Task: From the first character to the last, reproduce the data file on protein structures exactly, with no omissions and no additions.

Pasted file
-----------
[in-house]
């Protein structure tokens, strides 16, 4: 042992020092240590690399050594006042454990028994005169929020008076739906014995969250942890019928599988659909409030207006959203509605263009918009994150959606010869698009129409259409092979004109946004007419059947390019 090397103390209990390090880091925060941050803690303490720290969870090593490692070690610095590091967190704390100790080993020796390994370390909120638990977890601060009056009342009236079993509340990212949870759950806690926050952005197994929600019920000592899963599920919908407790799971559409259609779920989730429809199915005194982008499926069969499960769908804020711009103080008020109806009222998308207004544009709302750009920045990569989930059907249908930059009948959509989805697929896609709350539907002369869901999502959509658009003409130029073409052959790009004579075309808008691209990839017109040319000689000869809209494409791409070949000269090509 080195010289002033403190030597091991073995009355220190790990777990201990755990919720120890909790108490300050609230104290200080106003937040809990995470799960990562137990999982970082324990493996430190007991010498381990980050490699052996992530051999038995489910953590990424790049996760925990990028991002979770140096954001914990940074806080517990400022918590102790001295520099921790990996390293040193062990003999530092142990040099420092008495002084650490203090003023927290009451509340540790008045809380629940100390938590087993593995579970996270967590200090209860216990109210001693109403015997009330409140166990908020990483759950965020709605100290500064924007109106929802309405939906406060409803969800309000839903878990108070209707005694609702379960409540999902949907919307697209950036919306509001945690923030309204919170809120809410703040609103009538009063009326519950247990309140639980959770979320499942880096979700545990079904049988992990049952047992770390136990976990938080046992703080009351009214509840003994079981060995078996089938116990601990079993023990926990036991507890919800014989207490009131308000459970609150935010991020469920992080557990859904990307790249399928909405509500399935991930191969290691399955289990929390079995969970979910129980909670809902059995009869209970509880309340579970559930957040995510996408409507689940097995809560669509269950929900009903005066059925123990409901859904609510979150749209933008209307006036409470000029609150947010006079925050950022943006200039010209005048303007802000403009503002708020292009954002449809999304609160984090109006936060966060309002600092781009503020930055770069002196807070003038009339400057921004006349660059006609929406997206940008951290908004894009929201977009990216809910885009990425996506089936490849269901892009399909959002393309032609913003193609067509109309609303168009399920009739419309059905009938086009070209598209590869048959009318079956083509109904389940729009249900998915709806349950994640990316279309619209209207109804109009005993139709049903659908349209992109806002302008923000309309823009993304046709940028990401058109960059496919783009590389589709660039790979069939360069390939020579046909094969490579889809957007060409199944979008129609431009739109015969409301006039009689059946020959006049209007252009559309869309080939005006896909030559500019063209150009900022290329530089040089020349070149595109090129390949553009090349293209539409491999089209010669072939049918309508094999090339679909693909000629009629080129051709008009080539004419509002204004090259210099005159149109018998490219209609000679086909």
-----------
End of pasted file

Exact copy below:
[in-house]
């Protein structure tokens, strides 16, 4: 042992020092240590690399050594006042454990028994005169929020008076739906014995969250942890019928599988659909409030207006959203509605263009918009994150959606010869698009129409259409092979004109946004007419059947390019 090397103390209990390090880091925060941050803690303490720290969870090593490692070690610095590091967190704390100790080993020796390994370390909120638990977890601060009056009342009236079993509340990212949870759950806690926050952005197994929600019920000592899963599920919908407790799971559409259609779920989730429809199915005194982008499926069969499960769908804020711009103080008020109806009222998308207004544009709302750009920045990569989930059907249908930059009948959509989805697929896609709350539907002369869901999502959509658009003409130029073409052959790009004579075309808008691209990839017109040319000689000869809209494409791409070949000269090509 080195010289002033403190030597091991073995009355220190790990777990201990755990919720120890909790108490300050609230104290200080106003937040809990995470799960990562137990999982970082324990493996430190007991010498381990980050490699052996992530051999038995489910953590990424790049996760925990990028991002979770140096954001914990940074806080517990400022918590102790001295520099921790990996390293040193062990003999530092142990040099420092008495002084650490203090003023927290009451509340540790008045809380629940100390938590087993593995579970996270967590200090209860216990109210001693109403015997009330409140166990908020990483759950965020709605100290500064924007109106929802309405939906406060409803969800309000839903878990108070209707005694609702379960409540999902949907919307697209950036919306509001945690923030309204919170809120809410703040609103009538009063009326519950247990309140639980959770979320499942880096979700545990079904049988992990049952047992770390136990976990938080046992703080009351009214509840003994079981060995078996089938116990601990079993023990926990036991507890919800014989207490009131308000459970609150935010991020469920992080557990859904990307790249399928909405509500399935991930191969290691399955289990929390079995969970979910129980909670809902059995009869209970509880309340579970559930957040995510996408409507689940097995809560669509269950929900009903005066059925123990409901859904609510979150749209933008209307006036409470000029609150947010006079925050950022943006200039010209005048303007802000403009503002708020292009954002449809999304609160984090109006936060966060309002600092781009503020930055770069002196807070003038009339400057921004006349660059006609929406997206940008951290908004894009929201977009990216809910885009990425996506089936490849269901892009399909959002393309032609913003193609067509109309609303168009399920009739419309059905009938086009070209598209590869048959009318079956083509109904389940729009249900998915709806349950994640990316279309619209209207109804109009005993139709049903659908349209992109806002302008923000309309823009993304046709940028990401058109960059496919783009590389589709660039790979069939360069390939020579046909094969490579889809957007060409199944979008129609431009739109015969409301006039009689059946020959006049209007252009559309869309080939005006896909030559500019063209150009900022290329530089040089020349070149595109090129390949553009090349293209539409491999089209010669072939049918309508094999090339679909693909000629009629080129051709008009080539004419509002204004090259210099005159149109018998490219209609000679086909």